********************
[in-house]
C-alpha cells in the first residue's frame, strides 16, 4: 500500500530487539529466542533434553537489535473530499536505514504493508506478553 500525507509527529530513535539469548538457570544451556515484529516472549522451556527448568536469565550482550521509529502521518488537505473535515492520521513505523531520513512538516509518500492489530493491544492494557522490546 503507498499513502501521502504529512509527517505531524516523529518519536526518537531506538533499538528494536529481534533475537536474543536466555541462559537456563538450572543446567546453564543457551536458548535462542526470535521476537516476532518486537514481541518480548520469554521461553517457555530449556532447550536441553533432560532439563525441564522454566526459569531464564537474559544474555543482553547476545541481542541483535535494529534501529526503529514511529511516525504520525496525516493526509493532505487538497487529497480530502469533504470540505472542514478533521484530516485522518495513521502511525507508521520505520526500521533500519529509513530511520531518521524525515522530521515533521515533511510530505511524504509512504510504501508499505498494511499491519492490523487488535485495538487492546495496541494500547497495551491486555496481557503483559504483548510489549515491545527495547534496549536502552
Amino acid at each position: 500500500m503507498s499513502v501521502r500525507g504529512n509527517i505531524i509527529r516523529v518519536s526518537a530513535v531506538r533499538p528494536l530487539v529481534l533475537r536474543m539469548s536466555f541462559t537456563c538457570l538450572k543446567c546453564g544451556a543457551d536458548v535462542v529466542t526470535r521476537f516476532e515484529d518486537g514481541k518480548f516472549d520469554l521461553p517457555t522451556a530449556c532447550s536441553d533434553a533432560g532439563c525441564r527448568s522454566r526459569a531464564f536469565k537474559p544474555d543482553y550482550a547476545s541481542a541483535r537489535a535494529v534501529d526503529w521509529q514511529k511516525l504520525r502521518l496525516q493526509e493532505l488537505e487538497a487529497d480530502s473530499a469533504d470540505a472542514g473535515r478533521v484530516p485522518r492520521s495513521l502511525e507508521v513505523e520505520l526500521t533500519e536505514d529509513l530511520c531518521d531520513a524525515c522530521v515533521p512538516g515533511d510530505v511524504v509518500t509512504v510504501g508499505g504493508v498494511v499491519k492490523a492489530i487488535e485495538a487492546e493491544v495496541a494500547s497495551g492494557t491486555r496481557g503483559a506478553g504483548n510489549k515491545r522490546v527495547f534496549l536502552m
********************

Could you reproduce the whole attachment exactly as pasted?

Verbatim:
[in-house]
C-alpha cells in the first residue's frame, strides 16, 4: 500500500530487539529466542533434553537489535473530499536505514504493508506478553 500525507509527529530513535539469548538457570544451556515484529516472549522451556527448568536469565550482550521509529502521518488537505473535515492520521513505523531520513512538516509518500492489530493491544492494557522490546 503507498499513502501521502504529512509527517505531524516523529518519536526518537531506538533499538528494536529481534533475537536474543536466555541462559537456563538450572543446567546453564543457551536458548535462542526470535521476537516476532518486537514481541518480548520469554521461553517457555530449556532447550536441553533432560532439563525441564522454566526459569531464564537474559544474555543482553547476545541481542541483535535494529534501529526503529514511529511516525504520525496525516493526509493532505487538497487529497480530502469533504470540505472542514478533521484530516485522518495513521502511525507508521520505520526500521533500519529509513530511520531518521524525515522530521515533521515533511510530505511524504509512504510504501508499505498494511499491519492490523487488535485495538487492546495496541494500547497495551491486555496481557503483559504483548510489549515491545527495547534496549536502552
Amino acid at each position: 500500500m503507498s499513502v501521502r500525507g504529512n509527517i505531524i509527529r516523529v518519536s526518537a530513535v531506538r533499538p528494536l530487539v529481534l533475537r536474543m539469548s536466555f541462559t537456563c538457570l538450572k543446567c546453564g544451556a543457551d536458548v535462542v529466542t526470535r521476537f516476532e515484529d518486537g514481541k518480548f516472549d520469554l521461553p517457555t522451556a530449556c532447550s536441553d533434553a533432560g532439563c525441564r527448568s522454566r526459569a531464564f536469565k537474559p544474555d543482553y550482550a547476545s541481542a541483535r537489535a535494529v534501529d526503529w521509529q514511529k511516525l504520525r502521518l496525516q493526509e493532505l488537505e487538497a487529497d480530502s473530499a469533504d470540505a472542514g473535515r478533521v484530516p485522518r492520521s495513521l502511525e507508521v513505523e520505520l526500521t533500519e536505514d529509513l530511520c531518521d531520513a524525515c522530521v515533521p512538516g515533511d510530505v511524504v509518500t509512504v510504501g508499505g504493508v498494511v499491519k492490523a492489530i487488535e485495538a487492546e493491544v495496541a494500547s497495551g492494557t491486555r496481557g503483559a506478553g504483548n510489549k515491545r522490546v527495547f534496549l536502552m